People in many parts of the country will have more insurance plans to choose from this time than they did during the last ACA enrollment window.

That's good, but there's a catch. People who already have ACA coverage, and who renew their policies automatically without going back through HealthCare.gov, could see their costs rise.

What they're saying: "This year people might get complacent because they hear the average premium is going down, but that still hides enormous variation," according to the Kaiser Family Foundation's Larry Levitt.

By the numbers, per a recent HHS report:

  • 20% of current enrollees will have just 1 plan to choose from — down from 29% a year ago.
  • 57% of current enrollees will have at least 3 plans to choose from — up from 44% a year ago.

How it works: If you're buying coverage through the exchanges and getting a subsidy to help pay your premium (as most enrollees do), the size of that subsidy is based on your income and the cost of a specific plan in your area.

  • As new plans come onto the market in your area, subsidies might now be tied to one of those plans — which means the value of the subsidy will change, and it may cover less of your costs for the same plan.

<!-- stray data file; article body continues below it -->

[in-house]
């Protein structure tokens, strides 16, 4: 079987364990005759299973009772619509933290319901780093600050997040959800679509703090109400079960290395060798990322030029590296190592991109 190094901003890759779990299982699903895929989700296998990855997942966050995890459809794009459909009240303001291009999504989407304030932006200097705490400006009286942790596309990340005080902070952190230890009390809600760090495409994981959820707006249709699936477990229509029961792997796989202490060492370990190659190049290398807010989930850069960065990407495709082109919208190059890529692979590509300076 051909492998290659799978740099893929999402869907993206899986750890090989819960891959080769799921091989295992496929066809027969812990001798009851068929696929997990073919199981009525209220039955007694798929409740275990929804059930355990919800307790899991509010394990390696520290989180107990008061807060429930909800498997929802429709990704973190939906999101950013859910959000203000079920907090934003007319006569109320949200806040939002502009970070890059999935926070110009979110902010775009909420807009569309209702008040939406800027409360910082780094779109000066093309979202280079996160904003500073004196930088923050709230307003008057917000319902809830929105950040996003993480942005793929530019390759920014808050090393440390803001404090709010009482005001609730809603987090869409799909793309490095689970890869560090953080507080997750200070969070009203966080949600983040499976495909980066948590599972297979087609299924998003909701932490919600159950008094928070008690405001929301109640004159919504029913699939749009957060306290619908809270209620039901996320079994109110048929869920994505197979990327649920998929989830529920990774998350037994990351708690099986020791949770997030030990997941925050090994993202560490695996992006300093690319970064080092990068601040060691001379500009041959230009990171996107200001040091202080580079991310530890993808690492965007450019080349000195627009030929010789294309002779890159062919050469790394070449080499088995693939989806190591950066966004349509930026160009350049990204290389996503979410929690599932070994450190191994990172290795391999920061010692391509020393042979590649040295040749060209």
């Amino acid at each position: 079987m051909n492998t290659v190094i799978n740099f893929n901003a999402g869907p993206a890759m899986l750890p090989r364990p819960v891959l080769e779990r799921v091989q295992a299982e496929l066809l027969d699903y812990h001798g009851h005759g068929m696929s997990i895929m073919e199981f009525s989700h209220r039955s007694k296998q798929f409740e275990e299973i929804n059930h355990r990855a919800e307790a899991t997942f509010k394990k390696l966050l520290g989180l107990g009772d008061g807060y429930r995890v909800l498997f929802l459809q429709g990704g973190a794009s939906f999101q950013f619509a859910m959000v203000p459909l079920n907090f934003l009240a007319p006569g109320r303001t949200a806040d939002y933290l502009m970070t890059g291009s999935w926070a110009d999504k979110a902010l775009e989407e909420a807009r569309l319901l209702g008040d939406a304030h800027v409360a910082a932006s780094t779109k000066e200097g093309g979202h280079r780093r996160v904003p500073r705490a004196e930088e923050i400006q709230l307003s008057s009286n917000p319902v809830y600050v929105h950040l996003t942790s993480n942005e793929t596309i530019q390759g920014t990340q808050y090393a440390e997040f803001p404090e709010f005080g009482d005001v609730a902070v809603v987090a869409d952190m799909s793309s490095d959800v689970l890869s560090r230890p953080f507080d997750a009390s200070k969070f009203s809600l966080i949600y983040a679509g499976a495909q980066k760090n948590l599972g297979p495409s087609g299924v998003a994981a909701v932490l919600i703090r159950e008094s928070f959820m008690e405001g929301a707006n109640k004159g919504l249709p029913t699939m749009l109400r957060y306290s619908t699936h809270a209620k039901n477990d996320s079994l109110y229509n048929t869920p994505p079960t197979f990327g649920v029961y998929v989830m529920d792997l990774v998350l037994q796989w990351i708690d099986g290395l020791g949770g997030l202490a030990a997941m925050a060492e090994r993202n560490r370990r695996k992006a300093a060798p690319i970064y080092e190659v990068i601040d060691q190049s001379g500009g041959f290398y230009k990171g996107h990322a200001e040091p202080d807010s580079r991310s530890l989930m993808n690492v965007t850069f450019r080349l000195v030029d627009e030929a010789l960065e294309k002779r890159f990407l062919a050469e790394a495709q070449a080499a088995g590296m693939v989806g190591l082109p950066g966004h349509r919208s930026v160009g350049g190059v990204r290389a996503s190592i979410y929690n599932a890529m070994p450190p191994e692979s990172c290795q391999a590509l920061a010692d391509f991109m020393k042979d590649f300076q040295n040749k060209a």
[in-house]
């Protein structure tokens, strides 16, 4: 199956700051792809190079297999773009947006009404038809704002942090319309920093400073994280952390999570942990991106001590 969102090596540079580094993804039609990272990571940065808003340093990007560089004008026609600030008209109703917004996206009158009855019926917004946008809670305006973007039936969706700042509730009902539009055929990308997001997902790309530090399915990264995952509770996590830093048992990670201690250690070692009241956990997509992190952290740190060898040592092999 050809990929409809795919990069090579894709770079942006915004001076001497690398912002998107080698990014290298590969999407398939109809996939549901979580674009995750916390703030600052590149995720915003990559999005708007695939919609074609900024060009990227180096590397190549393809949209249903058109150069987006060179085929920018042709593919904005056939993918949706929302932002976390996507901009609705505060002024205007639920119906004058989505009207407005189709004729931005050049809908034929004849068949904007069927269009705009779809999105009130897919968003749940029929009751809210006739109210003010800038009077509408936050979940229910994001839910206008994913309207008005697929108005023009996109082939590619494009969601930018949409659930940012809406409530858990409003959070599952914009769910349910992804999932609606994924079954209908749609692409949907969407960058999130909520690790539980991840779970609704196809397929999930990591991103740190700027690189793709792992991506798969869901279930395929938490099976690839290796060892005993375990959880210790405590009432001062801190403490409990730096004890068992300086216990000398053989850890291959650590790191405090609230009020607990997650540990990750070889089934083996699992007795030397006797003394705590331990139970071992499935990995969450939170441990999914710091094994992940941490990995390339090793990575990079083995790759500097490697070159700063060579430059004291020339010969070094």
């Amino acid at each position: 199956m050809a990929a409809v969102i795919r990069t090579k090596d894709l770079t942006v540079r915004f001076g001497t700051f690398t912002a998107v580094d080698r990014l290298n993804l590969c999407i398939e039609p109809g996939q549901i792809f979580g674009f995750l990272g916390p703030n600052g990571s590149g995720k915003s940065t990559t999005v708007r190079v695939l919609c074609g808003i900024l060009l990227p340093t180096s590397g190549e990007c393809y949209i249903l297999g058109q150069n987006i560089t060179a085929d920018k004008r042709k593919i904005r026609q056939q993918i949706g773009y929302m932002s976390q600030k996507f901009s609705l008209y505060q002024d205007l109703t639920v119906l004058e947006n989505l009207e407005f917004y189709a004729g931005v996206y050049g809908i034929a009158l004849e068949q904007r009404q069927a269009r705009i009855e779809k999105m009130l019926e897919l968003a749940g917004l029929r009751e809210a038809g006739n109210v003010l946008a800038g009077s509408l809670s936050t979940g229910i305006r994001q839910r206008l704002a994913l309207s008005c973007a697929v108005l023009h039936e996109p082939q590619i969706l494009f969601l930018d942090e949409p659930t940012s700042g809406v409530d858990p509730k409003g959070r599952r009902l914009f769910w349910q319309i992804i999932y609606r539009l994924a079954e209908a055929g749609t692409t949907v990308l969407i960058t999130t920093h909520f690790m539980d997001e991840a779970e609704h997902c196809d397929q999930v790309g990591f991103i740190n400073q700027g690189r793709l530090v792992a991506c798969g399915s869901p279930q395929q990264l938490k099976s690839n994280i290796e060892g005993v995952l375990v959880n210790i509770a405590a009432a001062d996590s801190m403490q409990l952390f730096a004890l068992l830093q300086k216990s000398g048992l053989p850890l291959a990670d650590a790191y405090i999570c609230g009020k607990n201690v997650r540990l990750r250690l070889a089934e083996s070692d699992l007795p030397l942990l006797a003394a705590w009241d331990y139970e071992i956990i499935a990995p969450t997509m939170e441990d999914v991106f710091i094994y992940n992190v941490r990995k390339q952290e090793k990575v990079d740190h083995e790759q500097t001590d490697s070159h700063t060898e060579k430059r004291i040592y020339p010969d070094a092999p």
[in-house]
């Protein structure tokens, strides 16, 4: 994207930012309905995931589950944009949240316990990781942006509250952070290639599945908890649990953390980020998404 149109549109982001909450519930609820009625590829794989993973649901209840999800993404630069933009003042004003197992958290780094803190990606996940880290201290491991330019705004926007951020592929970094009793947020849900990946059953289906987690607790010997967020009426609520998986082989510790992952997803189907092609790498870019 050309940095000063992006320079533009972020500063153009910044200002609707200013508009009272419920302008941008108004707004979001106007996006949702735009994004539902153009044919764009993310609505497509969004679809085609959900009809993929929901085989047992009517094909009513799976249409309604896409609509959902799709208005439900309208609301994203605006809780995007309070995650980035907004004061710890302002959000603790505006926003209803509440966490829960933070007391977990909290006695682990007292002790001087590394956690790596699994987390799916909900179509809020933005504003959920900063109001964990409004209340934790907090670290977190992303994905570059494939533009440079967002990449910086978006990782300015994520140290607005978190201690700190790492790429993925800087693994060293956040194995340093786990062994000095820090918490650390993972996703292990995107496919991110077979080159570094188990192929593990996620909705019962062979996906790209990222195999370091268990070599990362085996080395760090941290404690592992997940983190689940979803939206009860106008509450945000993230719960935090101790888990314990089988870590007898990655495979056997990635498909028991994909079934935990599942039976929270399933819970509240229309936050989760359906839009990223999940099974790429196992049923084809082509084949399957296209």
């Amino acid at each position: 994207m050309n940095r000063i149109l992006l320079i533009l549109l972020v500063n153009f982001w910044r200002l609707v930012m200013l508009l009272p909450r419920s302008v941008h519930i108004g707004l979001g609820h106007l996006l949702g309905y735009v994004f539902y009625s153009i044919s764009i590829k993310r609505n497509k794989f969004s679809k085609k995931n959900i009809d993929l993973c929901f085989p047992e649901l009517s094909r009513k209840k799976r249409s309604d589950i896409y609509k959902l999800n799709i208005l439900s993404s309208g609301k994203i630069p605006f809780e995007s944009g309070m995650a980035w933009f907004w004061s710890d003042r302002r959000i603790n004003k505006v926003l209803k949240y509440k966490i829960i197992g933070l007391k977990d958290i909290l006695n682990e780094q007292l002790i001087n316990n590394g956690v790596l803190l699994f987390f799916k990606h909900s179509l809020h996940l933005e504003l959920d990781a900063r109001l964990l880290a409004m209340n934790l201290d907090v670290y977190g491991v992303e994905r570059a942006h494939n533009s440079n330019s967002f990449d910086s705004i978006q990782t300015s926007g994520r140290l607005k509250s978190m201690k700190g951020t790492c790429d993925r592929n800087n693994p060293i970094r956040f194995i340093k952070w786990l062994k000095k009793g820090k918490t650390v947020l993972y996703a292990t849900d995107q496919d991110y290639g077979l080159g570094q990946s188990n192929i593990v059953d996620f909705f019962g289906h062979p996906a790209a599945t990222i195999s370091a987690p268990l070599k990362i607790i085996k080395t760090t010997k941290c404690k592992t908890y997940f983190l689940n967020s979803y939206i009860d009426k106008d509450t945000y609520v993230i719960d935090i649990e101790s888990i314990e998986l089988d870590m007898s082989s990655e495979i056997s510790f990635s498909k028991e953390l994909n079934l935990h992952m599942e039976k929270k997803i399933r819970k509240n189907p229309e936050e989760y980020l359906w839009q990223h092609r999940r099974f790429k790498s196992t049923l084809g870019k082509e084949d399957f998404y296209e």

• (If you really want to go deep on how all this works, I wrote a treatise on it in a previous life.)

The bottom line: Enrollees who don't go back through the shopping process could have to pay more.

Go deeper

Harris: "Women are going to be a priority" in Biden administration

Sen. Kamala Harris at an event in Wilmington, Del. Photo: Drew Angerer/Getty Images

In her first sit-down interview since being named Joe Biden's running mate, Sen. Kamala Harris talked about what she'll do to fight for women if elected VP, and how the Democrats are thinking about voter turnout strategies ahead of November.

What they're saying: "In a Biden-Harris administration women are going to be a priority, understanding that women have many priorities and all of them must be acknowledged," Harris told The 19th*'s Errin Haines-Whack.

Facebook goes after Apple

Illustration: Lazaro Gamio/Axios

Facebook is seeking to force a face-off with Apple over its 30% in-app purchase commission fee, which Facebook suggests hurts small businesses struggling to get by during the pandemic.

The big picture: Facebook has never publicly gone after Apple, a key strategic partner, this aggressively. Both companies face antitrust scrutiny, which in Apple's case has centered on the very fee structure Facebook is now attacking.

1 hour ago - World

Exclusive: UAE wants Israel normalization finalized "as soon as possible," minister says

The UAE's Minister of State for Foreign Affairs, Anwar Gargash, told me in an exclusive interview that his country wants to implement its normalization deal with Israel “as soon as possible."

What he's saying: Gargash said he was confident that the U.S.-brokered deal moved Israeli annexation of the West Bank off the table for a “long time.” He also said Israeli tourists would soon be able to travel to the UAE.